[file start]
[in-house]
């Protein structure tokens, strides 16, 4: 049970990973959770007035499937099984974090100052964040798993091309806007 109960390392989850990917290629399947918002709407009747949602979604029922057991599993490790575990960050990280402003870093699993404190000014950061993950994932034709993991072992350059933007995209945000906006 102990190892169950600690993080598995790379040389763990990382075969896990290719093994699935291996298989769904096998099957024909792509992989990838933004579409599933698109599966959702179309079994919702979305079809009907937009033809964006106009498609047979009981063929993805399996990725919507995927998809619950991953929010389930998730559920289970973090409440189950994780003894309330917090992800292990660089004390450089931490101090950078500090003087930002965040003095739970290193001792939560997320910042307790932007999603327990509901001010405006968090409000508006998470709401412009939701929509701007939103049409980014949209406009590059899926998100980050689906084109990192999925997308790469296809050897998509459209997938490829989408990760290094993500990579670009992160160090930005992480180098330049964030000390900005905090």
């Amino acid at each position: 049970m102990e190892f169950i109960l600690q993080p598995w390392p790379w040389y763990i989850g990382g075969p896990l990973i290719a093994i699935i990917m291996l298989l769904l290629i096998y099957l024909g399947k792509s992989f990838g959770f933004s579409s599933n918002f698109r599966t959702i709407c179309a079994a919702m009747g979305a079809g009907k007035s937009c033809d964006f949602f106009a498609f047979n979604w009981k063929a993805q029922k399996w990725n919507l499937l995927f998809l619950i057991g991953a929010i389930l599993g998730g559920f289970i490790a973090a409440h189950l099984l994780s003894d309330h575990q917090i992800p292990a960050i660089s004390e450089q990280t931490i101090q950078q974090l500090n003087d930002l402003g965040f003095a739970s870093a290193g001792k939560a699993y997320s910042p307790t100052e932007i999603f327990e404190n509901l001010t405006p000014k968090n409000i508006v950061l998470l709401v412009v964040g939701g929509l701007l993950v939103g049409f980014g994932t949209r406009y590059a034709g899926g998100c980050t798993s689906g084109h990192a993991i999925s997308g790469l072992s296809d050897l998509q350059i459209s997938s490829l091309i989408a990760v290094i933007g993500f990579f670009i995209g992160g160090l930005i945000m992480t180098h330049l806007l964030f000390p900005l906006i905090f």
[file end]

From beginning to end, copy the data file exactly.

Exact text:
[in-house]
């Protein structure tokens, strides 16, 4: 049970990973959770007035499937099984974090100052964040798993091309806007 109960390392989850990917290629399947918002709407009747949602979604029922057991599993490790575990960050990280402003870093699993404190000014950061993950994932034709993991072992350059933007995209945000906006 102990190892169950600690993080598995790379040389763990990382075969896990290719093994699935291996298989769904096998099957024909792509992989990838933004579409599933698109599966959702179309079994919702979305079809009907937009033809964006106009498609047979009981063929993805399996990725919507995927998809619950991953929010389930998730559920289970973090409440189950994780003894309330917090992800292990660089004390450089931490101090950078500090003087930002965040003095739970290193001792939560997320910042307790932007999603327990509901001010405006968090409000508006998470709401412009939701929509701007939103049409980014949209406009590059899926998100980050689906084109990192999925997308790469296809050897998509459209997938490829989408990760290094993500990579670009992160160090930005992480180098330049964030000390900005905090």
């Amino acid at each position: 049970m102990e190892f169950i109960l600690q993080p598995w390392p790379w040389y763990i989850g990382g075969p896990l990973i290719a093994i699935i990917m291996l298989l769904l290629i096998y099957l024909g399947k792509s992989f990838g959770f933004s579409s599933n918002f698109r599966t959702i709407c179309a079994a919702m009747g979305a079809g009907k007035s937009c033809d964006f949602f106009a498609f047979n979604w009981k063929a993805q029922k399996w990725n919507l499937l995927f998809l619950i057991g991953a929010i389930l599993g998730g559920f289970i490790a973090a409440h189950l099984l994780s003894d309330h575990q917090i992800p292990a960050i660089s004390e450089q990280t931490i101090q950078q974090l500090n003087d930002l402003g965040f003095a739970s870093a290193g001792k939560a699993y997320s910042p307790t100052e932007i999603f327990e404190n509901l001010t405006p000014k968090n409000i508006v950061l998470l709401v412009v964040g939701g929509l701007l993950v939103g049409f980014g994932t949209r406009y590059a034709g899926g998100c980050t798993s689906g084109h990192a993991i999925s997308g790469l072992s296809d050897l998509q350059i459209s997938s490829l091309i989408a990760v290094i933007g993500f990579f670009i995209g992160g160090l930005i945000m992480t180098h330049l806007l964030f000390p900005l906006i905090f």